Wolf Guy (1975)

Author: Brett Gallman
Submitted by: Brett Gallman   Date : 2017-05-31 20:22

Wolf Guy (1975)
Studio: Arrow Video
Release date: May 23rd, 2017

Reviewed by: Brett Gallman (@brettgallman)

The movie:

One doesnít have to look too intently to recognize the appeal of Wolf Guy: Enraged Lycanthrope. Between that incredible title and a logline that boasts Sonny Chiba starring as the last in the line of extinct wolf-people, thereís enough to leave any genre fanatic chomping at the bit. But whatís great is that even this is merely scratching the surface of the pleasures to be gleaned from this riotously entertaining mash-up: part horror film, part detective procedural, part revenge fantasy, all completely fucking bonkers, Wolf Guy feels like it was conjured up from the depths of a delirium one might experience after taking in a 24-hour movie marathon.

In truth, a popular manga served as the inspiration for the film, which opens with a baffling mystery. Detective Akira (Chiba) prowls the streets, where a frightened, manic man jostles his way through a crowd, seemingly on the run from a mysterious attacker he calls ďThe Tiger.Ē When the man is suddenly slashed to death by the unseen force, Akira is sent digging through the criminal underworld in search of the truth. During the quest, he uncovers the strange story of a Miki (Estuko Nami), a prostitute whose gang-rape was orchestrated by her would-be father-in-law, whose political ambitions would have been thwarted by his son marrying a low-class girl. Now abandoned by her fiancť and infected with syphilis, she hatches her unusual revenge from a brothel.

And even this is just the beginning: when I say Mikiís revenge is ďunusual,Ē just know that it involves possible astral projection and a spirit animal of sorts. Thereís enough weirdness in Wolf Guy to go around for multiple movies, yet itís all somehow stuffed into 86 minutes here. As such, it takes on a pretty jumbled, episodic structure, perhaps reflecting the manga format itself. By doing so at such a breakneck pace, Wolf Guy consistently surprises and entertains: one minute, Akira is fighting off a band of thugs before being rescued by a mysterious woman on a motorcycle. The next minute, heís bedding said lady, the first of a few conquests, as heís not just a wolf man: heís basically James Bond, as no woman can resist his charmsóincluding one that he quickly weds because she was named after his mother, which apparently would only be strange to you or me. For Akira, suckling at her breasts reminds him of his dearly-departed mom (did I mention Wolf Guy gets very, very weird?).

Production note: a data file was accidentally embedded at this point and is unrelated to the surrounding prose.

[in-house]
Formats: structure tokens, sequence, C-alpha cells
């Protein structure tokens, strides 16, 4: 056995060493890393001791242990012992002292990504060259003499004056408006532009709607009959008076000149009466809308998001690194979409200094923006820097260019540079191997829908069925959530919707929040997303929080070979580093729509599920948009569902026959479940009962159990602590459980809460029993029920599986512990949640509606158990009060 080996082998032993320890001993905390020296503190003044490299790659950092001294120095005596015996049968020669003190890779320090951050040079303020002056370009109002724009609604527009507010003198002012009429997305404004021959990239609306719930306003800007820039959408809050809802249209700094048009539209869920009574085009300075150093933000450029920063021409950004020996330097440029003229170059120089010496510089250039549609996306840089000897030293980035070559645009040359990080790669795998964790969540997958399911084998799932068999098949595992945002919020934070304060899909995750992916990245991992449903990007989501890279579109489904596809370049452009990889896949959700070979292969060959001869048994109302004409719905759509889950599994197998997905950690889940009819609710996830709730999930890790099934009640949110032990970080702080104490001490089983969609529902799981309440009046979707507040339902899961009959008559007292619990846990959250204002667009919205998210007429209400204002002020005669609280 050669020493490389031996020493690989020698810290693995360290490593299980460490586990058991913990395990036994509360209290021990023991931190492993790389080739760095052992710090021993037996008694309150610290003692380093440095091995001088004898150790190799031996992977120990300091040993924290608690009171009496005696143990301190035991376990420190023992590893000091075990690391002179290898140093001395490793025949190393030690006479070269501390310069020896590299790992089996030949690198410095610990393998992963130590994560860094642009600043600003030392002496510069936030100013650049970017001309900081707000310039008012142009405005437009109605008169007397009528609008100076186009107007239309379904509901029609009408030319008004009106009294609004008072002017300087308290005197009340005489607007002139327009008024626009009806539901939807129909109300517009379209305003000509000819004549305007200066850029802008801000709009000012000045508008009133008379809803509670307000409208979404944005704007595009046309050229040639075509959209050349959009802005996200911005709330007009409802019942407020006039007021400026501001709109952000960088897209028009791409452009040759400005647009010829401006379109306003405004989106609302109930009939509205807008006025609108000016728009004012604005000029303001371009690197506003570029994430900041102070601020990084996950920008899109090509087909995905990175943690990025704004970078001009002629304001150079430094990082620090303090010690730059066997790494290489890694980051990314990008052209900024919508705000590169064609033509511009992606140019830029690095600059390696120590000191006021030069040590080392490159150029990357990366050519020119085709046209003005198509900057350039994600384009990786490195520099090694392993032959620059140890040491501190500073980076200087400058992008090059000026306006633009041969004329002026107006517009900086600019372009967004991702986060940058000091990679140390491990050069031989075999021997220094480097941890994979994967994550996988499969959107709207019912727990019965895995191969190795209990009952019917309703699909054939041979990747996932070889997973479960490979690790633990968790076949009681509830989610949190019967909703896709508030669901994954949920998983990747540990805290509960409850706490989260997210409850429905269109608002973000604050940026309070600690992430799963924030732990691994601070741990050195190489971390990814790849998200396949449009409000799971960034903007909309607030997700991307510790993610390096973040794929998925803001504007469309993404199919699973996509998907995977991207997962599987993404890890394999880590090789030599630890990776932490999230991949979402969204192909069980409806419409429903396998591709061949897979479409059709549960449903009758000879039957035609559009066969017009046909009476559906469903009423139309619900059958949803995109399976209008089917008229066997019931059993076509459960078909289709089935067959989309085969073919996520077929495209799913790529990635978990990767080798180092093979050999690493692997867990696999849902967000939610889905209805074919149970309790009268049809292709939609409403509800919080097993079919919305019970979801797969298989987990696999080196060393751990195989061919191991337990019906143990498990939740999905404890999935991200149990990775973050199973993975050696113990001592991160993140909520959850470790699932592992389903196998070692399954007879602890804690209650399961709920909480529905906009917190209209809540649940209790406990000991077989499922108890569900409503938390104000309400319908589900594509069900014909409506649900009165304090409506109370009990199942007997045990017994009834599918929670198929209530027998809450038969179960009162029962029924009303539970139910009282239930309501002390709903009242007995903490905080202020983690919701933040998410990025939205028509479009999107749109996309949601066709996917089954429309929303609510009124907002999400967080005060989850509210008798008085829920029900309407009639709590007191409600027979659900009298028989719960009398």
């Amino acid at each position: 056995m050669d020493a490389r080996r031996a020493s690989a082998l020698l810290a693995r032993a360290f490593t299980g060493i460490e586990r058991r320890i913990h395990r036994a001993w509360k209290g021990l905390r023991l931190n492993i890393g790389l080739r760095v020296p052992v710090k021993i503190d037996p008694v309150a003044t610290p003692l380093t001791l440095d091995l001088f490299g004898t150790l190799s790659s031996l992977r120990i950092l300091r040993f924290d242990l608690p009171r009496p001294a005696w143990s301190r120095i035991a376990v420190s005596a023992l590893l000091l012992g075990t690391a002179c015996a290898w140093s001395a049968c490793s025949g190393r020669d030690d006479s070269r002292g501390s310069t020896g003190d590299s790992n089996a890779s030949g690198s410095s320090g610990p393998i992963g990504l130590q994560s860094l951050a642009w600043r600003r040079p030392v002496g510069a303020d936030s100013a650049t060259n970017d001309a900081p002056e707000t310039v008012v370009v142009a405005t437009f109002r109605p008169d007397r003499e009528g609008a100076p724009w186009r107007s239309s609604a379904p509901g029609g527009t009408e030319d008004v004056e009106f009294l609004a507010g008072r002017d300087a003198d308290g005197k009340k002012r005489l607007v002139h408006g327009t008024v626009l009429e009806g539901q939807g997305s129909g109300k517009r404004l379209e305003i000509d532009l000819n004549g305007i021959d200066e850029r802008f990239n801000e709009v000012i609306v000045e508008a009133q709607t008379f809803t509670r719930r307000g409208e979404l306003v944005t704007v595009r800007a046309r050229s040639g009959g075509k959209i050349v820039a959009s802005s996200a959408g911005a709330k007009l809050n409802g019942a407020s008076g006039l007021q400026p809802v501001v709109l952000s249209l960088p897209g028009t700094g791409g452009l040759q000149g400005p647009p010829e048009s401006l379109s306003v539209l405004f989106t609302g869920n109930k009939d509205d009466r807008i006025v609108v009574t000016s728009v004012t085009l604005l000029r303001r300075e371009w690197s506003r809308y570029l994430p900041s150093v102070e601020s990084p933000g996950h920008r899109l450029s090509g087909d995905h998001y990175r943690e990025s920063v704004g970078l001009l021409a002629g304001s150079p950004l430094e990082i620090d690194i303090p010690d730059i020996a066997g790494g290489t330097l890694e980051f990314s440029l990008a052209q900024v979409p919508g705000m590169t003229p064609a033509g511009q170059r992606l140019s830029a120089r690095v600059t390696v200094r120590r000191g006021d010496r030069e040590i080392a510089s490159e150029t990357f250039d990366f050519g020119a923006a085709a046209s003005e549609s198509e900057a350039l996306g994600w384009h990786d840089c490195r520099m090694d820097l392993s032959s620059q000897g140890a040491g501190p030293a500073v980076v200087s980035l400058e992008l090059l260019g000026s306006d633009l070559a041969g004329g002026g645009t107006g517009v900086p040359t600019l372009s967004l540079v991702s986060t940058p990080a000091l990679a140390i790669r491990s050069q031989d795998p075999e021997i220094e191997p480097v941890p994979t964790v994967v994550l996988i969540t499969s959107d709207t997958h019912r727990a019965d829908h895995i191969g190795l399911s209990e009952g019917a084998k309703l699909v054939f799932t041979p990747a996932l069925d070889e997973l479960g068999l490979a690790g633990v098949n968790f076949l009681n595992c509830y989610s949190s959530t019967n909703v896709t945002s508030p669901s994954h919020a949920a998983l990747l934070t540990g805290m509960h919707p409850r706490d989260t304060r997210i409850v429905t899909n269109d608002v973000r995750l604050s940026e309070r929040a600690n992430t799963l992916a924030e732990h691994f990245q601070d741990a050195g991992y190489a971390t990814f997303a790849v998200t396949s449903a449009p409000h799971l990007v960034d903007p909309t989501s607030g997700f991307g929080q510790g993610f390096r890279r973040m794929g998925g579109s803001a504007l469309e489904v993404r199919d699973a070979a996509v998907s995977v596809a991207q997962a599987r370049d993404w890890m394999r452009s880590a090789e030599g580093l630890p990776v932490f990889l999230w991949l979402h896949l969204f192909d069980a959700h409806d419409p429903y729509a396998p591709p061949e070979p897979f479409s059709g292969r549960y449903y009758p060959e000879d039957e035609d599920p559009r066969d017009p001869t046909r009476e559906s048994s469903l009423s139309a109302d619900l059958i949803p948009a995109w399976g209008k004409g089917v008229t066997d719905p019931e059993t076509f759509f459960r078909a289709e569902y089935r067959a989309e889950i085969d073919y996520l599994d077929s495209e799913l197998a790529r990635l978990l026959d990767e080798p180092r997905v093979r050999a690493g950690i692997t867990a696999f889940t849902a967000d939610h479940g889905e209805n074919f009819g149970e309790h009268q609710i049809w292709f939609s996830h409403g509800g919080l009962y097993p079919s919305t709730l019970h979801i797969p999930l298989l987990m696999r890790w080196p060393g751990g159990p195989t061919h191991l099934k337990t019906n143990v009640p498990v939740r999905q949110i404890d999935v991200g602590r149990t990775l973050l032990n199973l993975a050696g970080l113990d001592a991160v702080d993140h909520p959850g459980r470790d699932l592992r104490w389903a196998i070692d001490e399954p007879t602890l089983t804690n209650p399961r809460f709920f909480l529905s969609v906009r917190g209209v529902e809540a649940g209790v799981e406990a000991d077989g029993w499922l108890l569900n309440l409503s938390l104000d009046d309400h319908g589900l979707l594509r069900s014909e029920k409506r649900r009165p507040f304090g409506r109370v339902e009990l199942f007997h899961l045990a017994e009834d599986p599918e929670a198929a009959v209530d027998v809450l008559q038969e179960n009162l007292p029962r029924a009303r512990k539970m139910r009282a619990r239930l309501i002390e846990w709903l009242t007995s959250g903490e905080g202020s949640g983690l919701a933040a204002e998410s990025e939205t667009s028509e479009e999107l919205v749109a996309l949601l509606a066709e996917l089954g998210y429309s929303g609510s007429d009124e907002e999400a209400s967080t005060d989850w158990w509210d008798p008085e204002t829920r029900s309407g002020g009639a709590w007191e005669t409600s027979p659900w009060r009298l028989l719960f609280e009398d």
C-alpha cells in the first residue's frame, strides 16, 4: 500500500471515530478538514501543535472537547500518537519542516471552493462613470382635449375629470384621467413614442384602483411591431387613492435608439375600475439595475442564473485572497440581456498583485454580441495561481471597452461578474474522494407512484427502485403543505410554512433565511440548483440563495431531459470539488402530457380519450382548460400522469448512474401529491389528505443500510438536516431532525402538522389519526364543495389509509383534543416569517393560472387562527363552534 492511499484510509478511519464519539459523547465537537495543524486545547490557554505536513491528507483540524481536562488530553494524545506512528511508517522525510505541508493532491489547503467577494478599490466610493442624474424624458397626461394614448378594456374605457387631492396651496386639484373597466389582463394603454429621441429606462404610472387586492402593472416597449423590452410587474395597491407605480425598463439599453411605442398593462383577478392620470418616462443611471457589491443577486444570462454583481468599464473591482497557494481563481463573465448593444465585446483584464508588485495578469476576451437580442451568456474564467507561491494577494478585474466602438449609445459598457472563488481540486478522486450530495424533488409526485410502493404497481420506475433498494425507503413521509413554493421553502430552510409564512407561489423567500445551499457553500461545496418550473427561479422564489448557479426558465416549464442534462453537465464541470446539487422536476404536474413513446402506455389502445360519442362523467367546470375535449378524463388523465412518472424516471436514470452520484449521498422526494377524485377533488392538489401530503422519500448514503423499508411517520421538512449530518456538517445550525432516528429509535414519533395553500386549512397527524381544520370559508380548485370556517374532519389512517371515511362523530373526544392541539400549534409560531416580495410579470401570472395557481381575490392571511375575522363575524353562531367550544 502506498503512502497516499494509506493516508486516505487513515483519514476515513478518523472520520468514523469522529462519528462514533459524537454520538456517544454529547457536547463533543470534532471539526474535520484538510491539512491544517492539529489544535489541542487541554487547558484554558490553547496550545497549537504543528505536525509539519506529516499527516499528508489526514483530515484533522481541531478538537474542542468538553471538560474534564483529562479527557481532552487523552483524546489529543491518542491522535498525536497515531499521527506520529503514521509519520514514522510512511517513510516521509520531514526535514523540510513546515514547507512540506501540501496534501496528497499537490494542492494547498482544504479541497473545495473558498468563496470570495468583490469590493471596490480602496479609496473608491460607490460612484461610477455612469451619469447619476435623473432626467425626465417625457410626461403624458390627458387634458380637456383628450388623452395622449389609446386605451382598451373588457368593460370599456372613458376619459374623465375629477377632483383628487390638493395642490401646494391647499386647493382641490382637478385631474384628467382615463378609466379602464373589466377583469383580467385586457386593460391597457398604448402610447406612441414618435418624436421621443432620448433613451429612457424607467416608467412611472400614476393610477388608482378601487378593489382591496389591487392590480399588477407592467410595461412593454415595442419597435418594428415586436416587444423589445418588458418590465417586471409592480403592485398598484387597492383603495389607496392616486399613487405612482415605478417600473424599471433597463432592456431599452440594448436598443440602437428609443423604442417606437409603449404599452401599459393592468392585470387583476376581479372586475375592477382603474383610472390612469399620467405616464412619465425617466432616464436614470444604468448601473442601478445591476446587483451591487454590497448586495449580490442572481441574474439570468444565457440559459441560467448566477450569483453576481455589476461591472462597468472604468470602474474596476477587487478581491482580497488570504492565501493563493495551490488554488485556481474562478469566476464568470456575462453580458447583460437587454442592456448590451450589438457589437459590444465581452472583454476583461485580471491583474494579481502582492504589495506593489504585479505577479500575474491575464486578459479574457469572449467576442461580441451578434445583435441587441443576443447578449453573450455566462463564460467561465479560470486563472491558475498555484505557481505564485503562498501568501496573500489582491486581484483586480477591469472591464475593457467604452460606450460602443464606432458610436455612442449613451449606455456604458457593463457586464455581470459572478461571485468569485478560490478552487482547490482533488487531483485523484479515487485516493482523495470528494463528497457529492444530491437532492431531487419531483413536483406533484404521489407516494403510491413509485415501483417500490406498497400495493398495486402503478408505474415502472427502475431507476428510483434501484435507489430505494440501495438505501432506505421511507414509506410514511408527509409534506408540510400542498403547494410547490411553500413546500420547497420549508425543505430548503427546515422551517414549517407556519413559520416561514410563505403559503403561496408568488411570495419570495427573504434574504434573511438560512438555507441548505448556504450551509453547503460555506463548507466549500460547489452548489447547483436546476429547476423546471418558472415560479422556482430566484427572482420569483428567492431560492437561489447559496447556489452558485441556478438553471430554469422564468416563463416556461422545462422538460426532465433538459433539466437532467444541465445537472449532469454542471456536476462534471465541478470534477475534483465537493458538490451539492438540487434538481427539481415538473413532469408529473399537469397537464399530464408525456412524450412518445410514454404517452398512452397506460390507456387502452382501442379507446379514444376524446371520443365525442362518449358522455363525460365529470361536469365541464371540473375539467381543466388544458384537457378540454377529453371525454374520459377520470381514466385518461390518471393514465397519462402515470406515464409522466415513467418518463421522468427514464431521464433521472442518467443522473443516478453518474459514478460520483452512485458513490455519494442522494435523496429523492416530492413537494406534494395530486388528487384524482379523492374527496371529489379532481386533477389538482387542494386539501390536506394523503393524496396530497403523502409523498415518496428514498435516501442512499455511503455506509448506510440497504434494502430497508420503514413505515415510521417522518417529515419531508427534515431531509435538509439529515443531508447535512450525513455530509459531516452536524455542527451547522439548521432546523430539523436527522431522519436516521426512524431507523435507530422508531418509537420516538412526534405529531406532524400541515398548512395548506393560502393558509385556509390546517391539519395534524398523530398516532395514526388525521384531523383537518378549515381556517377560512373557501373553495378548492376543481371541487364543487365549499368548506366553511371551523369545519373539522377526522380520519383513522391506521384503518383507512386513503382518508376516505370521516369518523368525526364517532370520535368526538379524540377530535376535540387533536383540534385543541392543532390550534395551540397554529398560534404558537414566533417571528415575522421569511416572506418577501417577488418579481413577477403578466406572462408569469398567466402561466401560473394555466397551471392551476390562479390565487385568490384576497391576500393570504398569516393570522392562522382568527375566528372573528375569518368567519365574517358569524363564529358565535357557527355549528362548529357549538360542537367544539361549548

Despite its strange, whiplashing narrative. Wolf Guy remains compelling, thanks in large part to Chiba and Namiís lead performances. The two are something like kindred spirits, particularly during a middle stretch when they both become captives of a government cabal looking to harness their supernatural abilities for its own nefarious purposes. Needless to say, it does not end well for this bunch, as Wolf Guy does not suffer these trifling fools lightly. Generally speaking, any foe that crosses his path is subjected to Street Fighter-style ass-whoopings, which is to be expected. What might be less expected, however, is Chibaís soulful ruminations on humanity, particularly how fucking terrible it is.